The Man in the Iron Mask (French: L'Homme au Masque de Fer) is a name given to a prisoner arrested as Eustache Dauger in 1669 or 1670, and held in a number of jails, including the Bastille and the Fortress of Pignerol (today Pinerolo). He was held in the custody of the same jailer, Bénigne Dauvergne de Saint-Mars, for a period of 34 years. He died on 19 November 1703 under the name of Marchioly, during the reign of Louis XIV of France (1643–1715). The possible identity of this man has been thoroughly discussed and has been the subject of many books, because no one ever saw his face, which was hidden by a mask of black velvet cloth.
In the second edition of his Questions sur l'Encyclopédie (French for "Questions on the Encyclopedia"), published in 1771, the writer and philosopher Voltaire claimed that the prisoner wore an iron mask and was the older, illegitimate brother of Louis XIV. In the late 1840s, the writer Alexandre Dumas elaborated on the theme in the final installment of his Three Musketeers saga: here the prisoner is forced to wear an iron mask and is Louis XIV's twin brother.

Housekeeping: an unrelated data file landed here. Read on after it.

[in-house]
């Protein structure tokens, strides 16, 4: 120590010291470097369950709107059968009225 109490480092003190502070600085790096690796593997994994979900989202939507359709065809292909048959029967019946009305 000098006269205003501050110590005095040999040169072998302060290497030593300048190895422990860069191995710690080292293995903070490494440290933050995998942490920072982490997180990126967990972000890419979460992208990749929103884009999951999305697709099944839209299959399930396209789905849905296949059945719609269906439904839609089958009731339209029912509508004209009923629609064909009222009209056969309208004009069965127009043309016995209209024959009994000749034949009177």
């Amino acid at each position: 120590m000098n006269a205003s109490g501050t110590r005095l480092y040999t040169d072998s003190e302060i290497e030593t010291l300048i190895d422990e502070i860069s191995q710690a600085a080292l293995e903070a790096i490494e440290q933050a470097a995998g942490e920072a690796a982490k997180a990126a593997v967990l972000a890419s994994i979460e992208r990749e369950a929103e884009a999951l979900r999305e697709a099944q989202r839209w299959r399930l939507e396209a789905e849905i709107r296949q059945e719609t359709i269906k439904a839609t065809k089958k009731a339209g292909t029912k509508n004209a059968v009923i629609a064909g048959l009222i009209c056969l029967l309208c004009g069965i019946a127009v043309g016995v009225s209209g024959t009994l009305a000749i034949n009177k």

What facts are known about this prisoner are based mainly on correspondence between his jailer and his superiors in Paris.
... Literature Alexandre Dumas, père, The Vicomte de Bragelonne Henry Vizetelly, The Man With the Iron Mask Juliette Benzoni, Secret d'etat Louis-César, Cassandra Palmer series ... (as "Porthos") 1952 Lady in the Iron Mask – American color film starring Louis Hayward, Patricia Medina and Alan Hale, Jr. 1962 Le Masque de fer – Italian/French film, starring Jean Marais 1968 The Man in the Iron Mask – British TV series (9 episodes) 1970 Start the Revolution Without Me 1977 ...
... Another prisoner at Pignerol was Eustache Dauger, the so-called Man in the Iron Mask, which was in fact made of black velvet cloth ... Dauger was in the custody of a man named Saint-Mars and was held in the prisons of which Saint-Mars was governor ... "Marchioly", many believe that this is proof enough that he was the man in the mask ...
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